Few differences were noted between survivors of childhood and AYA leukemia or brain cancer, but AYA patients with lymphoma or sarcoma appear to face lower risks of psychosocial and neurocognitive impacts in later adulthood.6 Patients with lymphoma or sarcoma diagnoses during AYA years reported lower levels of distress and neurocognitive issues than did children with those cancer types.6 However, the authors note that no such differences were apparent among survivors with CNS tumors or leukemia.6

Survivors diagnosed with cancers during AYA years were “significantly less likely than sibling controls to have attained post-high school education, to be working full time, to be married, or to be living independently, and social outcomes were related to neurocognitive symptoms,” the authors conclude.6


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Self-reported task-inefficiency (eg, time required to complete a task), depression, and somatization (the expression of anxiety as physical symptoms) were each linked to unemployment risk in adult survivors of AYA cancers.6 These problems “have the potential to handicap young adults as they move toward the end of formal schooling, seek jobs or career opportunities, establish themselves as independent adults, and enter into intimate emotional and sexual relationships,” Zebrack says.

“A key finding is the association between unemployment with neurocognitive function and psychological distress, particularly depression,” Zebrack notes. “This is consistent with some of my own prior research.”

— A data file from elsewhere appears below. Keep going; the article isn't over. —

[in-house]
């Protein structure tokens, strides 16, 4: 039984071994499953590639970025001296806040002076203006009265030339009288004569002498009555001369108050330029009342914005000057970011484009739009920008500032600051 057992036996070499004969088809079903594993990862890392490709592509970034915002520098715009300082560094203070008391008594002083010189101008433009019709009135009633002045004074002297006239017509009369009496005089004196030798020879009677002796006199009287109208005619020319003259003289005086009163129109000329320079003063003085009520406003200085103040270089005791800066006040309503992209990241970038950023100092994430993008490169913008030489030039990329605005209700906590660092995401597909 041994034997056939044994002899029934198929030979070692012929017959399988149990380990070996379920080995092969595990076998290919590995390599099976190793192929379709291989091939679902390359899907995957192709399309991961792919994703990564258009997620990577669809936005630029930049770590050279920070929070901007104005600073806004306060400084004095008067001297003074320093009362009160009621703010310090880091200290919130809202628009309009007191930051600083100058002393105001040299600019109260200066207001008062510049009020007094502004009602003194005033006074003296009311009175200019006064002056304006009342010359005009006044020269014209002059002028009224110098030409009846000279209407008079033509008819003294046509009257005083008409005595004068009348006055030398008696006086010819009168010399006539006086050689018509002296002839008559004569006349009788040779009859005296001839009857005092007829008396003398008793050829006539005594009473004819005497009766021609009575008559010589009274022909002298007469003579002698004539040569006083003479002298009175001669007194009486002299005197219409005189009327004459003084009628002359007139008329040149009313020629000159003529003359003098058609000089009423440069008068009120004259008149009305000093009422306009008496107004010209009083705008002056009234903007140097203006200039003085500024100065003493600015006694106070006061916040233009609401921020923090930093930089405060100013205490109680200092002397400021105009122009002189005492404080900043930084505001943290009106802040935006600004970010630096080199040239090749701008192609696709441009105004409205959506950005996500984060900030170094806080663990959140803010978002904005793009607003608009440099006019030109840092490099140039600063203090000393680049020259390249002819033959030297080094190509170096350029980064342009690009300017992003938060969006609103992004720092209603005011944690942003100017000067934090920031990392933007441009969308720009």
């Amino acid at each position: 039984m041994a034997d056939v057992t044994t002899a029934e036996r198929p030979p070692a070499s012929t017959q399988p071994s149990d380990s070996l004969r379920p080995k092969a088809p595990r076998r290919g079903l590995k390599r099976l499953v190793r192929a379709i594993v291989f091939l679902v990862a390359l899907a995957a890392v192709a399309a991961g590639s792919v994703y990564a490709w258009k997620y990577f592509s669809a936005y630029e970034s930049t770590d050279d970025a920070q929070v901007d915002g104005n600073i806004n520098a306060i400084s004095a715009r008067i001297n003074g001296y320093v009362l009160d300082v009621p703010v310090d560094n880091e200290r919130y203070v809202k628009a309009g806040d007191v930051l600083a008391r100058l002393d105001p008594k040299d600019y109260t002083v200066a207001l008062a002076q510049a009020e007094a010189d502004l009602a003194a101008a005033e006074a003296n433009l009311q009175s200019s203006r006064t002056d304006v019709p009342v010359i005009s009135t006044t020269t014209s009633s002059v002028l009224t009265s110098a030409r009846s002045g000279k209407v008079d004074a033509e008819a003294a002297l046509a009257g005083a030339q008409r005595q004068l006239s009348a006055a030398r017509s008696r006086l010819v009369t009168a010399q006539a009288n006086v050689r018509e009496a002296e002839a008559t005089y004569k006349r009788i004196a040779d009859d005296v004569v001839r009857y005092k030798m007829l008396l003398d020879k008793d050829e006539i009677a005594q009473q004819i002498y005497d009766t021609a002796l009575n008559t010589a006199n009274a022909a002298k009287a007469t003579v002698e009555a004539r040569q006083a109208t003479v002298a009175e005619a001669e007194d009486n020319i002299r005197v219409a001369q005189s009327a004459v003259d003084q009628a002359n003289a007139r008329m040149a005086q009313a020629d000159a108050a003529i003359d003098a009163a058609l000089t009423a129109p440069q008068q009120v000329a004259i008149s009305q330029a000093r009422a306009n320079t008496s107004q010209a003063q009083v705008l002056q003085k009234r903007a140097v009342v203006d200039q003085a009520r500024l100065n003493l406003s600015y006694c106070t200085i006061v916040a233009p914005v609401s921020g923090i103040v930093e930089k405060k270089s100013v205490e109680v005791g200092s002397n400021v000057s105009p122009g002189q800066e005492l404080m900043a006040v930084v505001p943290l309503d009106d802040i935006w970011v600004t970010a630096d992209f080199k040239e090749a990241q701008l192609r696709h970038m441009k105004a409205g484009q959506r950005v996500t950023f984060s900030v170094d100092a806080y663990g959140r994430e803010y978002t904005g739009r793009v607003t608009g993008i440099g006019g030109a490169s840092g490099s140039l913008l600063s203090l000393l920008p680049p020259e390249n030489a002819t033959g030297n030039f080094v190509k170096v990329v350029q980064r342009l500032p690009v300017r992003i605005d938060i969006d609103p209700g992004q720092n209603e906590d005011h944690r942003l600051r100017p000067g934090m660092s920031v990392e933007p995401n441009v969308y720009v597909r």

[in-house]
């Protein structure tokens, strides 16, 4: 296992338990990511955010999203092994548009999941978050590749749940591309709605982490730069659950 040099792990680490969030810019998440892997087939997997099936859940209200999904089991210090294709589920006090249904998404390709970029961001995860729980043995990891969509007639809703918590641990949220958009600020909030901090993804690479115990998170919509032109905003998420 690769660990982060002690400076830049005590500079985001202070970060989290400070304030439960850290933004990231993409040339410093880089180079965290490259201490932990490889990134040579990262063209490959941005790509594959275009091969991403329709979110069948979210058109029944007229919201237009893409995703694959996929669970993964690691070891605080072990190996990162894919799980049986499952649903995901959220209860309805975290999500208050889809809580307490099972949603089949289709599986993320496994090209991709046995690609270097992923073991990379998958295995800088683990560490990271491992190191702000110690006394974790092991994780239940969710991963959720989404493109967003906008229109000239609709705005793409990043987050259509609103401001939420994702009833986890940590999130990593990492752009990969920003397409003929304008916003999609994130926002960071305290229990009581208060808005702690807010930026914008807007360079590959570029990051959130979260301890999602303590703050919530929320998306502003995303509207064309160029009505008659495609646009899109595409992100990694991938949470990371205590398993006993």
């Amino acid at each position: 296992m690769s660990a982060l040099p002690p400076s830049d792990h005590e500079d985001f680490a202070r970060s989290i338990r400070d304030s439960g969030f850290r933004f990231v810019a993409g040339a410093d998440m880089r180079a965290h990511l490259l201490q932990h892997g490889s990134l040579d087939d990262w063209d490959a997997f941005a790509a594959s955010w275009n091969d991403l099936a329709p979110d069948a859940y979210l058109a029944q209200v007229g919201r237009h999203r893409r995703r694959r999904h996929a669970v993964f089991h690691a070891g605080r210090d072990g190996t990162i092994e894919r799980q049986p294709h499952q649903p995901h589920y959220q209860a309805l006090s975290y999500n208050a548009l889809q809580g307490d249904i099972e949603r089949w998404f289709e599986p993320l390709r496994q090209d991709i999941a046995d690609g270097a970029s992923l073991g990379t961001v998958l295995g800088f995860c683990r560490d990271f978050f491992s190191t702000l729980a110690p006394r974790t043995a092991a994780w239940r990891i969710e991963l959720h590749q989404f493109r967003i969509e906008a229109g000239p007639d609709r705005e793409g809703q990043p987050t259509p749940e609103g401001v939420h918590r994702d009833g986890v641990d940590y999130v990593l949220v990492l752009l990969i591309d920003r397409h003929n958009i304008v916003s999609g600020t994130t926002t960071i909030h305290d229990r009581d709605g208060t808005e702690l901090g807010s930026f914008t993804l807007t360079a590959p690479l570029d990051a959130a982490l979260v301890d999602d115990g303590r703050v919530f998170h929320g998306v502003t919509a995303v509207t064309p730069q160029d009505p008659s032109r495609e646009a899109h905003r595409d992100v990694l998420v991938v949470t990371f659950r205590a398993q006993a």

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The youngest study participants included in the AYA analysis were 11 years old because that is the average age at which girls experience the onset of puberty.6 Onset of puberty among boys occurs, on average, by age 10 years.6

Cancer treatment for adolescents can be longer and more challenging than treatment for younger children with cancer.6 “Cancer treatment during this time has the potential to interfere with adolescents’ separation from caregivers, autonomy with regard to planning social and academic schedules, participation in social activities, and maintaining privacy, particularly of their bodies.”6

Key neuroanatomical and functional brain maturation processes continue into early adulthood.6 “Areas such as the prefrontal cortex, which coordinate executive functions, mature later than areas that are associated with sensory and motor tasks,” they report.

Patients with leukemia or brain tumors were more likely to have undergone chemoradiotherapy, the authors noted—a well established predictor of neurocognitive late effects.6 But AYA lymphoma and sarcoma survivors are not treated with chemoradiotherapy, allowing analysis of chemotherapeutic impacts on neurocognitive outcomes. Patients with lymphoma or sarcoma and who had undergone corticosteroid treatment, for example, had higher rates of somatization, anxiety, and problems with task efficiency and memory.6 Anxiety and memory problems were also associated with steroid treatment during younger adolescence (age 11 to 14 years).6